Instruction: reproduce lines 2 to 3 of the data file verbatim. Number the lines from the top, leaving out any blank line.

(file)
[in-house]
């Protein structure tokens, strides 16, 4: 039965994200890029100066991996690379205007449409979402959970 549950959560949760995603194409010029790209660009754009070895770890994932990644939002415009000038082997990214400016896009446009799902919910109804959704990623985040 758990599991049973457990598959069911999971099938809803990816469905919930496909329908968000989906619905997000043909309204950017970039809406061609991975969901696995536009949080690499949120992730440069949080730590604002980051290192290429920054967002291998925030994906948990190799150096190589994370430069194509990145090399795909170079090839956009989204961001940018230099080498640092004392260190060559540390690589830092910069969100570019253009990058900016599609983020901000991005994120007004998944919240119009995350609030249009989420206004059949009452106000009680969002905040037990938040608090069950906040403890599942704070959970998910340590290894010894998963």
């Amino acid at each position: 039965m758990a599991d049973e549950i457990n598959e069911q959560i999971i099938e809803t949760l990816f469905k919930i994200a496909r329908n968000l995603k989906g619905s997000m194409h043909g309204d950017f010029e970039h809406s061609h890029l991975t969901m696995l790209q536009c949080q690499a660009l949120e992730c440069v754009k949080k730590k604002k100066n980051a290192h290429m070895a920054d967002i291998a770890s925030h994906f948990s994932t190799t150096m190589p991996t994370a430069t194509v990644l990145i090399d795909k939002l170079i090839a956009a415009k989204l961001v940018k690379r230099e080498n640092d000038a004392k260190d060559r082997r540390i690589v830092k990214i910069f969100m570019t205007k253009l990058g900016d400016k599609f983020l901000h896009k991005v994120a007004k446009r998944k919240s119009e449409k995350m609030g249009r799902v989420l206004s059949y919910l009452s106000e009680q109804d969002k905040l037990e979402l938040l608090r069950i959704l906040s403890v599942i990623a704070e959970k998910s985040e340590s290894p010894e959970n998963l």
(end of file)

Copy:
């Protein structure tokens, strides 16, 4: 039965994200890029100066991996690379205007449409979402959970 549950959560949760995603194409010029790209660009754009070895770890994932990644939002415009000038082997990214400016896009446009799902919910109804959704990623985040 758990599991049973457990598959069911999971099938809803990816469905919930496909329908968000989906619905997000043909309204950017970039809406061609991975969901696995536009949080690499949120992730440069949080730590604002980051290192290429920054967002291998925030994906948990190799150096190589994370430069194509990145090399795909170079090839956009989204961001940018230099080498640092004392260190060559540390690589830092910069969100570019253009990058900016599609983020901000991005994120007004998944919240119009995350609030249009989420206004059949009452106000009680969002905040037990938040608090069950906040403890599942704070959970998910340590290894010894998963």
């Amino acid at each position: 039965m758990a599991d049973e549950i457990n598959e069911q959560i999971i099938e809803t949760l990816f469905k919930i994200a496909r329908n968000l995603k989906g619905s997000m194409h043909g309204d950017f010029e970039h809406s061609h890029l991975t969901m696995l790209q536009c949080q690499a660009l949120e992730c440069v754009k949080k730590k604002k100066n980051a290192h290429m070895a920054d967002i291998a770890s925030h994906f948990s994932t190799t150096m190589p991996t994370a430069t194509v990644l990145i090399d795909k939002l170079i090839a956009a415009k989204l961001v940018k690379r230099e080498n640092d000038a004392k260190d060559r082997r540390i690589v830092k990214i910069f969100m570019t205007k253009l990058g900016d400016k599609f983020l901000h896009k991005v994120a007004k446009r998944k919240s119009e449409k995350m609030g249009r799902v989420l206004s059949y919910l009452s106000e009680q109804d969002k905040l037990e979402l938040l608090r069950i959704l906040s403890v599942i990623a704070e959970k998910s985040e340590s290894p010894e959970n998963l």